But throughout their matchups this season, it's been the Hawks' ability to shut down Wade that has proven the difference. Sunday's 90-64 rout in Game 1 was no exception. The Hawks harassed the league's leading scorer into eight turnovers, denied him a single field-goal attempt in the first 10 minutes of the third quarter, and held him to 19 points overall, keying the surprisingly easy romp to open their best-of-seven series.

Most importantly, perhaps, they kept him off the line. Wade had more 3-point attempts (six) than free throws (four), continuing a theme from the regular season: In four meetings against Atlanta, Wade has just 22 free throws; he averaged nearly 10 a game against the rest of the league.

Once again, Wade was either shooting jumpers or trying to finish over the long arms of Josh Smith and Al Horford. He still had his moments, of course -- most notably a sick right-handed reverse jam along the baseline in the first quarter. But with little help around him, Miami needs much more than just occasional brilliance from its superstar; as if to prove this point, the Heat scored only seven points in the fourth quarter with him on the bench.

Heat coach Erik Spoelstra blamed his team's lack of energy and pace, saying the Heat were getting to their spots too slow. One particular third-quarter possession seemed to underscore this, when Miami blew half the shot clock setting up a play and ended up with a 24-second violation.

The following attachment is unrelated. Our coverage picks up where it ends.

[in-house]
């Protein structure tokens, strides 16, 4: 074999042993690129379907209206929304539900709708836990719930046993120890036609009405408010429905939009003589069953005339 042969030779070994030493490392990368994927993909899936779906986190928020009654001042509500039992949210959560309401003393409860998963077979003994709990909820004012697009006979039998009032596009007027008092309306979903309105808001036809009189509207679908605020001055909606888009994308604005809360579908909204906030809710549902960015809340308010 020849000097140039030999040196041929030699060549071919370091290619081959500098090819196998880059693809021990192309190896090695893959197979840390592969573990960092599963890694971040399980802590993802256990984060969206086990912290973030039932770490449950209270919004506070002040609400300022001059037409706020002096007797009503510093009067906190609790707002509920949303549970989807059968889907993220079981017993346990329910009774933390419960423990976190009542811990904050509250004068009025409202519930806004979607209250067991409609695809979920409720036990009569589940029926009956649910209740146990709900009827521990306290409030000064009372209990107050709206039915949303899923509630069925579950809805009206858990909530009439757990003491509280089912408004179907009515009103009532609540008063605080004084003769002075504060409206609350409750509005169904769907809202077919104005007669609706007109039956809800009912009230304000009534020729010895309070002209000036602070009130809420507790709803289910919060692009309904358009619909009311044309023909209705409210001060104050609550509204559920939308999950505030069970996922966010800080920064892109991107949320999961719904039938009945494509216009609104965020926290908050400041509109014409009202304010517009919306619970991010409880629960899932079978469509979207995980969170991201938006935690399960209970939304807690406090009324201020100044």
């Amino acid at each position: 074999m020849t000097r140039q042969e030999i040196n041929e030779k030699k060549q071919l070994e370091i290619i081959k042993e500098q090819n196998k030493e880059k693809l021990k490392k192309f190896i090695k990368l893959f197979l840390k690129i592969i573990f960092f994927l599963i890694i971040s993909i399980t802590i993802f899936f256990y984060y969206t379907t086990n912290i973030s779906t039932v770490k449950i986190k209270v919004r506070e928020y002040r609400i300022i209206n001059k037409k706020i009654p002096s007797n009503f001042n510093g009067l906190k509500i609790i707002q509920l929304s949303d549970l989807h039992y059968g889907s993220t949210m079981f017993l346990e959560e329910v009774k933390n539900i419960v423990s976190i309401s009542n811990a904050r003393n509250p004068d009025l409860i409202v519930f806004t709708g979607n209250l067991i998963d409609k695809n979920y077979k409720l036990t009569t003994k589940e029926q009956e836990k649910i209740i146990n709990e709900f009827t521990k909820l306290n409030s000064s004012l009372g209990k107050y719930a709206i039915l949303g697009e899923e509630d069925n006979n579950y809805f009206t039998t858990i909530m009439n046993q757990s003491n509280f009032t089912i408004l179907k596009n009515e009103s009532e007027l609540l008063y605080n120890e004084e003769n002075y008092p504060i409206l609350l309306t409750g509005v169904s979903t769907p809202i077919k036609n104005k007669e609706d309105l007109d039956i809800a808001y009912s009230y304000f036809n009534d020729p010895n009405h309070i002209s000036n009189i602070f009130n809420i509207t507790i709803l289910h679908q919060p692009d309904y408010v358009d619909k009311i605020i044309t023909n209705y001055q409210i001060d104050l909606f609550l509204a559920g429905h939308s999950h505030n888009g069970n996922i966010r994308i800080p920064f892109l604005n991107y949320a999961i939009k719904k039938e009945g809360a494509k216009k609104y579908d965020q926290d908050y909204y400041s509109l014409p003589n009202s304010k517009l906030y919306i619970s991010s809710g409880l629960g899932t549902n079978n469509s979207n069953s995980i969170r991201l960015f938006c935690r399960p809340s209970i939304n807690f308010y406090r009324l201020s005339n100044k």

But in any win this one-sided, a great many factors contribute. For instance, Miami's frontcourt was obliterated by the Hawks' duo of Horford and Smith, with Smith in particular playing one of his most complete games of the season (23 points, 10 rebounds, three steals).

Miami's Jermaine O'Neal, picked up at midseason to provide some added post scoring, was particularly invisible -- he had only five points and two rebounds and committed three turnovers.

Meanwhile, the 3-pointers that are supposed to help provide the spacing for Wade didn't fall. Miami shot 4-of-23 from downtown, and the more the Heat misfired the more the Hawks packed it in on defense.

Obviously, Spoelstra will have to make some major adjustments before Wednesday's Game 2. No matter what he does, it seems the Heat have a tall task on their hands in a matchup that has proved troublesome for Miami all season.